19 Then he said to him, “Go in peace.” So he departed from him a short distance.
20 But Gehazi, the servant of Elisha the man of God, said, “Look, my master has spared Naaman this Syrian, while not receiving from his hands what he brought; but as the Lord lives, I will run after him and take something from him.” 21 So Gehazi pursued Naaman. When Naaman saw him running after him, he got down from the chariot to meet him, and said, “Is all well?”
22 And he said, “All is well. My master has sent me, saying, ‘Indeed, just now two young men of the sons of the prophets have come to me from the mountains of Ephraim. Please give them a talent of silver and two changes of garments.’”
23 So Naaman said, “Please, take two talents.” And he urged him, and bound two talents of silver in two bags, with two changes of garments, and handed them to two of his servants; and they carried them on ahead of him. 24 When he came to the citadel, he took them from their hand, and stored them away in the house; then he let the men go, and they departed. 25 Now he went in and stood before his master. Elisha said to him, “Where did you go, Gehazi?”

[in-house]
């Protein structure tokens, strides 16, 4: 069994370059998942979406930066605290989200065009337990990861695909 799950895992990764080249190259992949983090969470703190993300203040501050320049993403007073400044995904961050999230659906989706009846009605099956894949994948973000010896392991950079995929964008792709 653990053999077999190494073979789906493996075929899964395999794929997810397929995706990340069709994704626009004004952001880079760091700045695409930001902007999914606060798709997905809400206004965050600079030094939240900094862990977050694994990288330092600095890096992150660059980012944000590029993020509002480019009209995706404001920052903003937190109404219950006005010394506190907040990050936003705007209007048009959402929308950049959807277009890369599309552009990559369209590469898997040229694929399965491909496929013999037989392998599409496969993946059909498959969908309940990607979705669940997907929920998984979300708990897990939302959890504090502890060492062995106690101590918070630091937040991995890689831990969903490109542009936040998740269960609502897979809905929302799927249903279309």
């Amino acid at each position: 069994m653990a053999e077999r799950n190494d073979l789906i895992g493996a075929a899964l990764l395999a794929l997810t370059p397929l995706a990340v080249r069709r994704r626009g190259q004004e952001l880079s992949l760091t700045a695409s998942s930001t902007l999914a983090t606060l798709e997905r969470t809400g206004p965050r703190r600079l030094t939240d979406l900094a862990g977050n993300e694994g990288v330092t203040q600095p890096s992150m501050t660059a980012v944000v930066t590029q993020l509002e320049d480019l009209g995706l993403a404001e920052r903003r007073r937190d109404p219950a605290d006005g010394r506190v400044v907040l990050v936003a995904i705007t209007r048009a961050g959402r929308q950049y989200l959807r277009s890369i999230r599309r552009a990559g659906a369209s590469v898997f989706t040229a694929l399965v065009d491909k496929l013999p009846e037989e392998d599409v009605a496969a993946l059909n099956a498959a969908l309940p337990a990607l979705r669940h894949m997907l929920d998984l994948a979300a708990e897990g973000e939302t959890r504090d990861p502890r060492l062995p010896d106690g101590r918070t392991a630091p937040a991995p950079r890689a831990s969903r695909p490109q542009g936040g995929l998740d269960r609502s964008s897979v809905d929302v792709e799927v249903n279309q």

And he said, “Your servant did not go anywhere.”
26 Then he said to him, “Did not my heart go with you when the man turned back from his chariot to meet you? Is it time to receive money and to receive clothing, olive groves and vineyards, sheep and oxen, male and female servants? 27 Therefore the leprosy of Naaman shall cling to you and your descendants forever.” And he went out from his presence leprous, as white as snow.
Again, Elisha, as the prefigurement of Christ, heals a leper. He demonstrates to the pagan, Naaman, the power of the living God. Naaman is so overwhelmed by the healing that it seems that he converts to a disciple of the God of Israel immediately. Of course he knows very little about this God. He only knows His power.
It appears that Naaman’s desire to have “two muleloads of earth” from Israel is a belief that the God of Israel is tied to the soil of Israel. This can be seen as ignorance, but genuine devotion. Then there is the odd request for forgiveness when Naaman bows down in the temple of Rimmon. It seems strange that Naaman pledges not to offer “burnt offering or sacrifice” to any god but the Lord, and then wants permission to bow down in the temple of Rimmon. It seems this is ignorance again, and Elisha’s answer of “Go in peace” is not permission. Elisha is saying, “Naaman, you already know the answer.” Naaman had already experienced the reality of the true God and knew what he must do. Elisha was the disciple of Elijah. Elijah mocked and then executed the prophets of Baal. Elisha hadn’t suddenly become a syncretist, nor had he started approving of syncretism. This passage is sometimes misused to condone syncretism, but it is certainly not an approval of it by Elisha.
We pray: Lord Jesus, help us to see that syncretism is never good or right. Help us confess You, Lord Jesus, no matter the consequences. Amen.
Scripture taken from the New King James Version®. Copyright © 1982 by Thomas Nelson. Used by permission. All rights reserved.